However, it’s after-shocks have started to be felt by the state in the previous years. It has led to the cold war between federal and provincial bureaucracy. Provincial bureaucracy denies the need of federal bureaucracy after the amendment. On the other hand, federal bureaucracy insists on its presence as pivotal for some influence of the centre on the provinces. Provincial bureaucracy, rightfully, complains about the poor promotional and career prospects vis-a-vis federal bureaucracy. It takes about 12-15 years for a provincial civil servant to get promoted in grade 18 vis-a vis a federal civil servant who is promoted in grade 18 after an exact time period of five years. This gruesome situation is only confined to Punjab as the other provinces have made the provincial bureaucracy to stand almost at par with the federal bureaucracy. The recent protest by provincial bureaucracy of Punjab against the PAS officers does not bode well. The smouldering grievances of Punjab bureaucracy are likely to burst one day with deleterious administrative repercussions.
Lastly, there is dire need for reform in career planning of officers. There was a time when civil servants were given exposure in different departments before assigning them important duties. However, currently, the things are running diametrically opposite. Nepotism in getting lucrative postings has inhibited the past practice of career planning. Junior officers are posted against senior grade positions. Very simple evidence to this fact is that almost all the deputy commissioners serving in the province of Punjab are of grade 18. However, the rules do not permit this dispensation. A deputy commissioner, according to the rules, should be a grade 19 officer. In case of divisional headquarters like Lahore and Gujranwala, a deputy commissioner should be of grade 20. Same goes in the police department. Almost 90 % officers enjoy erratic postings.
Lastly, another problem, nowadays, is the centralisation of powers. Before the local bodies system the districts were far more financially and administratively independent than they are today. Presence of so many entities like ‘deputy commissioner’, ‘zila nazim’, ‘mayor’, ‘politicians’, ‘police’, and pressure groups like media and lawyers in the district have resulted in administrative and, ultimately, governance issues. Owing to vague rules of administration, it has become an uphill task to fix the responsibility in case of any occurrence in a district. Every department passes the buck to the other in the aftermath of any untoward happening in a district.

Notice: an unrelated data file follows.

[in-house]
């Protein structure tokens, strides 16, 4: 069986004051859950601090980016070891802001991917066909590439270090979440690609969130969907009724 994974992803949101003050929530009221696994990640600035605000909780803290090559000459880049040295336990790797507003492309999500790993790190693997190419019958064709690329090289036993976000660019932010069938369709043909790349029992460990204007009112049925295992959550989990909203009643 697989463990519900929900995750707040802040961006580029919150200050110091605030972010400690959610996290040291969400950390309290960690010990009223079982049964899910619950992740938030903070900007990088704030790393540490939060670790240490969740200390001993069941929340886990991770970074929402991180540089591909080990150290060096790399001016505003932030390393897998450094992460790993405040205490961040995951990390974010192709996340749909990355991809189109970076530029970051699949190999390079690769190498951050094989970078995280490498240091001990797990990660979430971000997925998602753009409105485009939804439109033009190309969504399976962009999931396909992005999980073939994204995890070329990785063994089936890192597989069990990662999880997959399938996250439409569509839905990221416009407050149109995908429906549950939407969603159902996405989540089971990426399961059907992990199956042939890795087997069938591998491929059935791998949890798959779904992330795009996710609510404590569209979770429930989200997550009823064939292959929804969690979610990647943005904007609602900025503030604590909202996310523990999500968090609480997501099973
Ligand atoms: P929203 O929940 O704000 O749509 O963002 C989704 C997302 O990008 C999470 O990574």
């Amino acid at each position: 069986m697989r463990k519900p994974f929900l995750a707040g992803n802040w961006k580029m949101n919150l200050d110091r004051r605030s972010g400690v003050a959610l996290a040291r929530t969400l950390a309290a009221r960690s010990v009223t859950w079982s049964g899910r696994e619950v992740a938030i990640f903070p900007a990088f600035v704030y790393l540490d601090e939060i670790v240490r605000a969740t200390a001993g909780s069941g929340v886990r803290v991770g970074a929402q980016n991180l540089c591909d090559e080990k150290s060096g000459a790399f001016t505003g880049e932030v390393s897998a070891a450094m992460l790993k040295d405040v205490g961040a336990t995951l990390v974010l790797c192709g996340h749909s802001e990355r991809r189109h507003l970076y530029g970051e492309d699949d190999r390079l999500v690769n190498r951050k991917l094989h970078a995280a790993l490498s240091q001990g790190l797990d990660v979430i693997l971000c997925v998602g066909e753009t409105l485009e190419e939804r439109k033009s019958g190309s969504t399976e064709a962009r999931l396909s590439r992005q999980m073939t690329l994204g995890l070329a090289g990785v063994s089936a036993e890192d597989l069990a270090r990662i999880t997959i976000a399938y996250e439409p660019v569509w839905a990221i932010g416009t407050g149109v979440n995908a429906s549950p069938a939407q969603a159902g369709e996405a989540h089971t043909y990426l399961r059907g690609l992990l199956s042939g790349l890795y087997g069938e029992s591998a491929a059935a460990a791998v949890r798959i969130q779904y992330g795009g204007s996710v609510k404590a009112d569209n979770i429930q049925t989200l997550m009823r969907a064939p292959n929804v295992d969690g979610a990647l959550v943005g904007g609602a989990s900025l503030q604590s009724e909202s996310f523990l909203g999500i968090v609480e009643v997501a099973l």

Pakistan Tehrik-e-Insaf has repeatedly emphasised on the need to reform bureaucracy. It is also evident in the party’s manifesto “Road to Naya Pakistan.” As Pakistan Tehrik-e-Insaf is about to hold the reins of government, reforms in bureaucracy should be its prime priority. These reforms range from improving salary structure; ensuring strict accountability; eradicating nepotism and back stairs influence in administration and providing equal career opportunities to a civil servant. Last but not the least, the issues between the federal and provincial bureaucracy needs to be settled forthwith, failing in which may bring the governance system to a standstill. Inability to bring reforms in bureaucracy will adversely affect the system of governance and efficient public service will remain a distant dream. Thus, it has become inevitable to bring reforms in bureaucracy.
By Salman Akbar
(The author is a PMS Officer and is serving in Services and General Administration Department Punjab)